Case’s work remains largely abstract, but not dogmatically so. References to nature, landscape and familiar objects occasionally emerge. Recognition of several fastidiously painted leaves on the right side of the panel entitled Sunset, 2017, endorse the title’s overt reference to landscape, while the more subtle shapes of glowing yellow gradations merely hint at a setting sun. In several paintings, loosely rendered fragments of note paper, the kind with binder holes and pale blue lines, struck me as related to the process of returning to the painting as a routine, and adding additional changes and new ideas the same way a diarist sits with blank pages and fills them on a regular basis.
Caution and patience are certainly hallmarks of her method, but so too are a few drastic techniques, like her use of an orbital sander to take a region of a panel painting down to the wood base. In most areas, additive methods are used to highlight an interesting drip, gesture or cluster of overlapping layers. But Meditation Mind, 2017, has its entire upper right quadrant sanded down to patches of white ground and wood, leaving a cloud or fog effect, which is then incorporated into the light tonality that all of Case’s panels share. It is as if the prepared white ground is treated not as a field of activity, but as the first stage of a multi-stage process.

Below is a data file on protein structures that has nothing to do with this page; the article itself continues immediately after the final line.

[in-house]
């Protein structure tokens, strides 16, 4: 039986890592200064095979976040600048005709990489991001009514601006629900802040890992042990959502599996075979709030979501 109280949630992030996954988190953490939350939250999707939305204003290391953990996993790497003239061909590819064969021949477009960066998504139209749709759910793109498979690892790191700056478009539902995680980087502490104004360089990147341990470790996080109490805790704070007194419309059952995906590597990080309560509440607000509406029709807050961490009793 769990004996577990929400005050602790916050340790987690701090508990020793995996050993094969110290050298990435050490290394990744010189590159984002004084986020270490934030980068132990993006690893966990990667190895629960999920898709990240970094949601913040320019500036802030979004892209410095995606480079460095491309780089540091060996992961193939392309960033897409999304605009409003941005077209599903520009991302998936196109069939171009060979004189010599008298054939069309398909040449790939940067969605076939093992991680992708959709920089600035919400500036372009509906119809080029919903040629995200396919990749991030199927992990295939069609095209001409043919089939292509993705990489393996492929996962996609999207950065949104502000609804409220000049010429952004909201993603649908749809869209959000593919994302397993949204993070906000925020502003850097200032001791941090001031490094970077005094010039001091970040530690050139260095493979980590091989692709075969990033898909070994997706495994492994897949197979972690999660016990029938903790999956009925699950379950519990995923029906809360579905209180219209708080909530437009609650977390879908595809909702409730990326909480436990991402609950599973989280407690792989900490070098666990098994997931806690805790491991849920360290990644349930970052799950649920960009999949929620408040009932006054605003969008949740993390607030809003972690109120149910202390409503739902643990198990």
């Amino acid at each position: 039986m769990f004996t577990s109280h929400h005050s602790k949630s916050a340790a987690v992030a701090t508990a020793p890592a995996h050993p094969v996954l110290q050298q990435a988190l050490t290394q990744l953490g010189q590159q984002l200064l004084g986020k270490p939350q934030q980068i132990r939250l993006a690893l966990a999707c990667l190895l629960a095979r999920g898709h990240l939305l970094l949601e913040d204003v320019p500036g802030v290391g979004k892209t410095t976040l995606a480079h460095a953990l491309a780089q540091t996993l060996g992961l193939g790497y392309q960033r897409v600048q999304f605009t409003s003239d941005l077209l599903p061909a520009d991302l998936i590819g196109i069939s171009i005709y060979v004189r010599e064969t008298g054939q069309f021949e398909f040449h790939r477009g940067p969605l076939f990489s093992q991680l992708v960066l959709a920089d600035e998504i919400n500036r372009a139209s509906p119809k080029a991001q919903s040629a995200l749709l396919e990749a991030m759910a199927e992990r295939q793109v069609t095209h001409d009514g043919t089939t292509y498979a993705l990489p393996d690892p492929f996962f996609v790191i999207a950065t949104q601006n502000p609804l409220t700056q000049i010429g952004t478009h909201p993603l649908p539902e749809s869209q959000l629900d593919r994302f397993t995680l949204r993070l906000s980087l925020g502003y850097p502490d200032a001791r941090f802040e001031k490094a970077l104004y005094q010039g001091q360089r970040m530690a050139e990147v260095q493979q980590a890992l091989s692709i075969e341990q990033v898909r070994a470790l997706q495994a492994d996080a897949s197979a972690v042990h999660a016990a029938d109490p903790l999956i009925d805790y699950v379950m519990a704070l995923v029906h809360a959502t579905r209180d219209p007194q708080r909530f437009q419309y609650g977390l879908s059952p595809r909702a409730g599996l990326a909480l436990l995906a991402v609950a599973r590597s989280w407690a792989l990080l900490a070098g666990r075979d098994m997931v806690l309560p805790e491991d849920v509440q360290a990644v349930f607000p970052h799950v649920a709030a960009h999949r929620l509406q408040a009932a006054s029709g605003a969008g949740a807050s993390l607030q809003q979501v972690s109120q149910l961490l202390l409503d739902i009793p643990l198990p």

The unique composition that emerges in each painting is as much a product of her intuitive method as are the smaller details. Despite the complex process of realization, her work holds together both in the inventively individual panels and as a coherent group expressing a singular sensibility. In other words, what may seem at first an overworked and extra-cautious process delivers an enthusiastic celebration of open-ended thinking and makes a compelling argument for the liberating qualities of second thoughts.